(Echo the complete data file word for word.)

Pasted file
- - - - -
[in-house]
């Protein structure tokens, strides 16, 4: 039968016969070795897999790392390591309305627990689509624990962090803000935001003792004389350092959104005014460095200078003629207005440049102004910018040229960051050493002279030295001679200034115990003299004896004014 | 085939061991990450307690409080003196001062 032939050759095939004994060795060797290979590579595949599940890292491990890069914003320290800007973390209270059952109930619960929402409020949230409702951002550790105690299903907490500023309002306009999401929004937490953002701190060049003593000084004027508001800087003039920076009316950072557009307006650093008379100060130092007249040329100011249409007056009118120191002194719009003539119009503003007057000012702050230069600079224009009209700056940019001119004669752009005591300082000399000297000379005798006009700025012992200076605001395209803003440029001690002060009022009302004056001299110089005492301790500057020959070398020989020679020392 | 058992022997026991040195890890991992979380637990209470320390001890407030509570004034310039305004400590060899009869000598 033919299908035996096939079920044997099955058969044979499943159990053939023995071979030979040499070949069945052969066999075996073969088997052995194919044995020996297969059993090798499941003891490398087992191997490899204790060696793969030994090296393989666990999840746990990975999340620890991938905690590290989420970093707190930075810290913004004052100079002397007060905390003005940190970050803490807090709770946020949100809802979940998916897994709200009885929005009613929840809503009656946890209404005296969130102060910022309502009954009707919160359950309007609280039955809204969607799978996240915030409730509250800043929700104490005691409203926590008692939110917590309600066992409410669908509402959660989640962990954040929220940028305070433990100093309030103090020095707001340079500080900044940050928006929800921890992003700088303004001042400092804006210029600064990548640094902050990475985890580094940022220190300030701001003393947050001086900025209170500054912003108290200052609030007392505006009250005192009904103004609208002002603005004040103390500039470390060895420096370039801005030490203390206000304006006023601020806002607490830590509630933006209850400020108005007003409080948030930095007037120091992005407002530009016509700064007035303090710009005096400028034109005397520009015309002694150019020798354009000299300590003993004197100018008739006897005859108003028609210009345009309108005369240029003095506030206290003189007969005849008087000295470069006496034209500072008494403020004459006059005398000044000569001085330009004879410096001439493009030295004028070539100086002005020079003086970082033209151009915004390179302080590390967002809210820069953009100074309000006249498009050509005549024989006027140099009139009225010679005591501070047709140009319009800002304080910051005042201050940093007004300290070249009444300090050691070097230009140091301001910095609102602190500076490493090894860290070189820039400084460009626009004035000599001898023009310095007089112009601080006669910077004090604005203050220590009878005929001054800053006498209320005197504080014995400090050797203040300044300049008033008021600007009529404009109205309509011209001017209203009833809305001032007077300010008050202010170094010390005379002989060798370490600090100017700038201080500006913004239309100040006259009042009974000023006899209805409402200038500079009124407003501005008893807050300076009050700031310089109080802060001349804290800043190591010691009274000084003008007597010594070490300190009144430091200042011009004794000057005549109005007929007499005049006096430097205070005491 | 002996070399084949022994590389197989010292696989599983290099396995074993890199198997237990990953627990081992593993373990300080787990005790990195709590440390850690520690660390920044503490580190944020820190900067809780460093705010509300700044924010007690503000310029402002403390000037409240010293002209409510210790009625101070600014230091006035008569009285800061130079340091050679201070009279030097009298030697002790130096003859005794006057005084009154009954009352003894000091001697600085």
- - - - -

[in-house]
């Protein structure tokens, strides 16, 4: 039968016969070795897999790392390591309305627990689509624990962090803000935001003792004389350092959104005014460095200078003629207005440049102004910018040229960051050493002279030295001679200034115990003299004896004014 | 085939061991990450307690409080003196001062 032939050759095939004994060795060797290979590579595949599940890292491990890069914003320290800007973390209270059952109930619960929402409020949230409702951002550790105690299903907490500023309002306009999401929004937490953002701190060049003593000084004027508001800087003039920076009316950072557009307006650093008379100060130092007249040329100011249409007056009118120191002194719009003539119009503003007057000012702050230069600079224009009209700056940019001119004669752009005591300082000399000297000379005798006009700025012992200076605001395209803003440029001690002060009022009302004056001299110089005492301790500057020959070398020989020679020392 | 058992022997026991040195890890991992979380637990209470320390001890407030509570004034310039305004400590060899009869000598 033919299908035996096939079920044997099955058969044979499943159990053939023995071979030979040499070949069945052969066999075996073969088997052995194919044995020996297969059993090798499941003891490398087992191997490899204790060696793969030994090296393989666990999840746990990975999340620890991938905690590290989420970093707190930075810290913004004052100079002397007060905390003005940190970050803490807090709770946020949100809802979940998916897994709200009885929005009613929840809503009656946890209404005296969130102060910022309502009954009707919160359950309007609280039955809204969607799978996240915030409730509250800043929700104490005691409203926590008692939110917590309600066992409410669908509402959660989640962990954040929220940028305070433990100093309030103090020095707001340079500080900044940050928006929800921890992003700088303004001042400092804006210029600064990548640094902050990475985890580094940022220190300030701001003393947050001086900025209170500054912003108290200052609030007392505006009250005192009904103004609208002002603005004040103390500039470390060895420096370039801005030490203390206000304006006023601020806002607490830590509630933006209850400020108005007003409080948030930095007037120091992005407002530009016509700064007035303090710009005096400028034109005397520009015309002694150019020798354009000299300590003993004197100018008739006897005859108003028609210009345009309108005369240029003095506030206290003189007969005849008087000295470069006496034209500072008494403020004459006059005398000044000569001085330009004879410096001439493009030295004028070539100086002005020079003086970082033209151009915004390179302080590390967002809210820069953009100074309000006249498009050509005549024989006027140099009139009225010679005591501070047709140009319009800002304080910051005042201050940093007004300290070249009444300090050691070097230009140091301001910095609102602190500076490493090894860290070189820039400084460009626009004035000599001898023009310095007089112009601080006669910077004090604005203050220590009878005929001054800053006498209320005197504080014995400090050797203040300044300049008033008021600007009529404009109205309509011209001017209203009833809305001032007077300010008050202010170094010390005379002989060798370490600090100017700038201080500006913004239309100040006259009042009974000023006899209805409402200038500079009124407003501005008893807050300076009050700031310089109080802060001349804290800043190591010691009274000084003008007597010594070490300190009144430091200042011009004794000057005549109005007929007499005049006096430097205070005491 | 002996070399084949022994590389197989010292696989599983290099396995074993890199198997237990990953627990081992593993373990300080787990005790990195709590440390850690520690660390920044503490580190944020820190900067809780460093705010509300700044924010007690503000310029402002403390000037409240010293002209409510210790009625101070600014230091006035008569009285800061130079340091050679201070009279030097009298030697002790130096003859005794006057005084009154009954009352003894000091001697600085």